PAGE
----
Editor's Letter: Finding Transformative Opportunity
Retail banks long have been dominant players in handling customer payments and related accounts, typically handling more than 80% of the transaction volume and payments value for core customers. Yet they usually claim less than 45% of the associated revenue streams, mainly because they are under-represented in unsecured consumer credit.
This imbalance has been known for years, but was far less of an issue before the banking payments domain was rocked by fee-crunching regulations, sagging product economics, and customer online migration away from the branch. Now, credit cross-sell could be pivotal in reviving the business — but a change in management orientation will be needed.
As detailed in our cover story, “From Payments to Cash Management: The Next Big Idea?” a redefined payments business will synthesize products to address the larger cash management needs of consumers and small businesses. Consumer credit will play a larger role in a framework that includes transaction accounts and new types of fee-based services.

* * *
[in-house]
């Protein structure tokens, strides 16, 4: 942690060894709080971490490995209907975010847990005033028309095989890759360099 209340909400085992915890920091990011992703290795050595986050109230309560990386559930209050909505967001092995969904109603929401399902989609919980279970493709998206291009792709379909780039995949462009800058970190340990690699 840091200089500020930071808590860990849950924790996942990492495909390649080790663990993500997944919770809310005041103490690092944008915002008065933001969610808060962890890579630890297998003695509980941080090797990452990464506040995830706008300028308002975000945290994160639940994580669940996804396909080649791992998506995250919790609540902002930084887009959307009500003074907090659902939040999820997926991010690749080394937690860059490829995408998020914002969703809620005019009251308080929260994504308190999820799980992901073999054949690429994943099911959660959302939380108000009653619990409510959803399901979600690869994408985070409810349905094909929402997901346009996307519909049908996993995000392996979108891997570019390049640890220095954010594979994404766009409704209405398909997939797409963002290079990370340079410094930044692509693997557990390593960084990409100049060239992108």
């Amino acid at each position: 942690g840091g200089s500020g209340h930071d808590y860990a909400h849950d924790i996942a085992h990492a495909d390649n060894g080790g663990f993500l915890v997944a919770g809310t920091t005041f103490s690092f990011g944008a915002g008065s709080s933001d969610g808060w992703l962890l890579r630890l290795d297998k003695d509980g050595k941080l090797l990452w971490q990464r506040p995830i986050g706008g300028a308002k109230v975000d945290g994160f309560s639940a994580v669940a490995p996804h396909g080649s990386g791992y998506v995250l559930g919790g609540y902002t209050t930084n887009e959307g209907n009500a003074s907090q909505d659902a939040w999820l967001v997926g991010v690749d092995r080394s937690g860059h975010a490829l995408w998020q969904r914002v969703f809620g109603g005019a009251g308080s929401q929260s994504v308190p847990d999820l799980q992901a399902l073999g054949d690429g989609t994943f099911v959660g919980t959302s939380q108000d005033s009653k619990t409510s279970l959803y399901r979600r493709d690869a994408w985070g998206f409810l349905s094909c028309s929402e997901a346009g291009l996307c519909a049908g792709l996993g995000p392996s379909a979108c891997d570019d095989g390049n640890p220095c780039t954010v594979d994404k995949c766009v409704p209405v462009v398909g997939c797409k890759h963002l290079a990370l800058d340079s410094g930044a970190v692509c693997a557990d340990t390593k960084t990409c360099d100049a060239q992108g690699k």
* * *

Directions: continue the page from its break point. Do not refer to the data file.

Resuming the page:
One specific opportunity is the unsecured line of credit, or ULOC. As discussed in “Consumer Credit: New Frontiers for Growth,” Canadian banks have achieved double-digit growth with this product, which offers a near-substitute for the home equity loan.
Such innovations herald an era of structural change in retail banking. With product and distribution economics in upheaval, banks will need to re-think fee revenue strategy, strengthen ties with the virtual customer, and economize delivery as never before. Meanwhile the sales outreach must be re-engineered for greater productivity. Recession-driven responses, though necessary, will not be enough to meet the various challenges of a permanently changed market. But as this issue shows, there are clear opportunities for banks that can bring off the innovative projects — such as with unsecured lending — needed to transform the business.Steve Klinkerman